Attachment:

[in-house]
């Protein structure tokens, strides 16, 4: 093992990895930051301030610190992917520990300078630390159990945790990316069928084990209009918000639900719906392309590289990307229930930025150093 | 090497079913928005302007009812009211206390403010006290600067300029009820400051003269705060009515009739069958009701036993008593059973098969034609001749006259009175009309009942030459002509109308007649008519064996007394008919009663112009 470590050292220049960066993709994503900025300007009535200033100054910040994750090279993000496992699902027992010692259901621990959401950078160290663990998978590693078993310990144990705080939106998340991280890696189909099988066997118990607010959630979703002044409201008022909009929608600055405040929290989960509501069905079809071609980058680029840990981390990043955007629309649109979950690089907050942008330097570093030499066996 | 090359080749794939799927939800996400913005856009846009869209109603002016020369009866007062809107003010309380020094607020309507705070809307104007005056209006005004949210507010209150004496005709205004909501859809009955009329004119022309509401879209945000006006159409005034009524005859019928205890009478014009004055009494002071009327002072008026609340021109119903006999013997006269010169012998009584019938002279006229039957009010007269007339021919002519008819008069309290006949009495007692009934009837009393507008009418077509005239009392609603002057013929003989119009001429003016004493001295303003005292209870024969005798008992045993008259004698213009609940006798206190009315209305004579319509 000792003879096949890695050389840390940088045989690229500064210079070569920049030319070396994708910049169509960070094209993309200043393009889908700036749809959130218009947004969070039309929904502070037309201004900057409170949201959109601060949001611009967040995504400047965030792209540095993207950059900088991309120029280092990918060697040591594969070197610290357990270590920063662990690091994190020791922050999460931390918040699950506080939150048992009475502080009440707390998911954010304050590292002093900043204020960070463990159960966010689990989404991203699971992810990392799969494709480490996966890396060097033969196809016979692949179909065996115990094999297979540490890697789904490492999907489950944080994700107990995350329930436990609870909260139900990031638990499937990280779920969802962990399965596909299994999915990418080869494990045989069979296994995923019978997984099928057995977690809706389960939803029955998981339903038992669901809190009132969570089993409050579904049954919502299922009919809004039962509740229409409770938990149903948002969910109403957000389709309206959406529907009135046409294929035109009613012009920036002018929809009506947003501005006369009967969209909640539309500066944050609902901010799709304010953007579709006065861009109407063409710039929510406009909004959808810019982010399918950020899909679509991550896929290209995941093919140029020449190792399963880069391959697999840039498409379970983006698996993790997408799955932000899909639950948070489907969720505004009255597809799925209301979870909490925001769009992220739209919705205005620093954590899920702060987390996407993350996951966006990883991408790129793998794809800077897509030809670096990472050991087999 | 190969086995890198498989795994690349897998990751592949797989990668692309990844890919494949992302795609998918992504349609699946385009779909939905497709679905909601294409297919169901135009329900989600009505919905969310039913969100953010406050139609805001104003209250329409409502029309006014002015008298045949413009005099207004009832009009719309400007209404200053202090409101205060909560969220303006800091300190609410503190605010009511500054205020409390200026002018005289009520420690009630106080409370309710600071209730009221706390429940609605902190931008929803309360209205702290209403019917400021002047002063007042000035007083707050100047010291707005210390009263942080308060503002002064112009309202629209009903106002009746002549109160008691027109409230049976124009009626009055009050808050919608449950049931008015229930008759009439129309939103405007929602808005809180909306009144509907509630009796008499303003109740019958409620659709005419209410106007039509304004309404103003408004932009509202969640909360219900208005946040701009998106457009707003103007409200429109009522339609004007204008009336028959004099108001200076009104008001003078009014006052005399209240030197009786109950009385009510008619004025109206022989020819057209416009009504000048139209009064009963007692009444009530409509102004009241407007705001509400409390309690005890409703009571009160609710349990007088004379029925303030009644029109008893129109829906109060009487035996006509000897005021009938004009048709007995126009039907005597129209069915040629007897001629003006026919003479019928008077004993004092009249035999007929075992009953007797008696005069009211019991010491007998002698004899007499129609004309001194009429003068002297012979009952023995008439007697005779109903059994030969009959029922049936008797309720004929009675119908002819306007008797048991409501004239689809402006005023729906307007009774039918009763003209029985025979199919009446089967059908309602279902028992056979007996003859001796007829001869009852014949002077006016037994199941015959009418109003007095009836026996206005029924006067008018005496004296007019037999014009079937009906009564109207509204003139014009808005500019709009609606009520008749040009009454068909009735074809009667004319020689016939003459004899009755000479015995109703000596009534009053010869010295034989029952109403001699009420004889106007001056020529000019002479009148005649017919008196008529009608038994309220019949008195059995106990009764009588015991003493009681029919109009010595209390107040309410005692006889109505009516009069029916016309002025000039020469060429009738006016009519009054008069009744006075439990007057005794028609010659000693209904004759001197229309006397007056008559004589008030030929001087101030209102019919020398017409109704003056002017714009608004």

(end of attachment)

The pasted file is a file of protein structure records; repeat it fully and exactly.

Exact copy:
[in-house]
């Protein structure tokens, strides 16, 4: 093992990895930051301030610190992917520990300078630390159990945790990316069928084990209009918000639900719906392309590289990307229930930025150093 | 090497079913928005302007009812009211206390403010006290600067300029009820400051003269705060009515009739069958009701036993008593059973098969034609001749006259009175009309009942030459002509109308007649008519064996007394008919009663112009 470590050292220049960066993709994503900025300007009535200033100054910040994750090279993000496992699902027992010692259901621990959401950078160290663990998978590693078993310990144990705080939106998340991280890696189909099988066997118990607010959630979703002044409201008022909009929608600055405040929290989960509501069905079809071609980058680029840990981390990043955007629309649109979950690089907050942008330097570093030499066996 | 090359080749794939799927939800996400913005856009846009869209109603002016020369009866007062809107003010309380020094607020309507705070809307104007005056209006005004949210507010209150004496005709205004909501859809009955009329004119022309509401879209945000006006159409005034009524005859019928205890009478014009004055009494002071009327002072008026609340021109119903006999013997006269010169012998009584019938002279006229039957009010007269007339021919002519008819008069309290006949009495007692009934009837009393507008009418077509005239009392609603002057013929003989119009001429003016004493001295303003005292209870024969005798008992045993008259004698213009609940006798206190009315209305004579319509 000792003879096949890695050389840390940088045989690229500064210079070569920049030319070396994708910049169509960070094209993309200043393009889908700036749809959130218009947004969070039309929904502070037309201004900057409170949201959109601060949001611009967040995504400047965030792209540095993207950059900088991309120029280092990918060697040591594969070197610290357990270590920063662990690091994190020791922050999460931390918040699950506080939150048992009475502080009440707390998911954010304050590292002093900043204020960070463990159960966010689990989404991203699971992810990392799969494709480490996966890396060097033969196809016979692949179909065996115990094999297979540490890697789904490492999907489950944080994700107990995350329930436990609870909260139900990031638990499937990280779920969802962990399965596909299994999915990418080869494990045989069979296994995923019978997984099928057995977690809706389960939803029955998981339903038992669901809190009132969570089993409050579904049954919502299922009919809004039962509740229409409770938990149903948002969910109403957000389709309206959406529907009135046409294929035109009613012009920036002018929809009506947003501005006369009967969209909640539309500066944050609902901010799709304010953007579709006065861009109407063409710039929510406009909004959808810019982010399918950020899909679509991550896929290209995941093919140029020449190792399963880069391959697999840039498409379970983006698996993790997408799955932000899909639950948070489907969720505004009255597809799925209301979870909490925001769009992220739209919705205005620093954590899920702060987390996407993350996951966006990883991408790129793998794809800077897509030809670096990472050991087999 | 190969086995890198498989795994690349897998990751592949797989990668692309990844890919494949992302795609998918992504349609699946385009779909939905497709679905909601294409297919169901135009329900989600009505919905969310039913969100953010406050139609805001104003209250329409409502029309006014002015008298045949413009005099207004009832009009719309400007209404200053202090409101205060909560969220303006800091300190609410503190605010009511500054205020409390200026002018005289009520420690009630106080409370309710600071209730009221706390429940609605902190931008929803309360209205702290209403019917400021002047002063007042000035007083707050100047010291707005210390009263942080308060503002002064112009309202629209009903106002009746002549109160008691027109409230049976124009009626009055009050808050919608449950049931008015229930008759009439129309939103405007929602808005809180909306009144509907509630009796008499303003109740019958409620659709005419209410106007039509304004309404103003408004932009509202969640909360219900208005946040701009998106457009707003103007409200429109009522339609004007204008009336028959004099108001200076009104008001003078009014006052005399209240030197009786109950009385009510008619004025109206022989020819057209416009009504000048139209009064009963007692009444009530409509102004009241407007705001509400409390309690005890409703009571009160609710349990007088004379029925303030009644029109008893129109829906109060009487035996006509000897005021009938004009048709007995126009039907005597129209069915040629007897001629003006026919003479019928008077004993004092009249035999007929075992009953007797008696005069009211019991010491007998002698004899007499129609004309001194009429003068002297012979009952023995008439007697005779109903059994030969009959029922049936008797309720004929009675119908002819306007008797048991409501004239689809402006005023729906307007009774039918009763003209029985025979199919009446089967059908309602279902028992056979007996003859001796007829001869009852014949002077006016037994199941015959009418109003007095009836026996206005029924006067008018005496004296007019037999014009079937009906009564109207509204003139014009808005500019709009609606009520008749040009009454068909009735074809009667004319020689016939003459004899009755000479015995109703000596009534009053010869010295034989029952109403001699009420004889106007001056020529000019002479009148005649017919008196008529009608038994309220019949008195059995106990009764009588015991003493009681029919109009010595209390107040309410005692006889109505009516009069029916016309002025000039020469060429009738006016009519009054008069009744006075439990007057005794028609010659000693209904004759001197229309006397007056008559004589008030030929001087101030209102019919020398017409109704003056002017714009608004």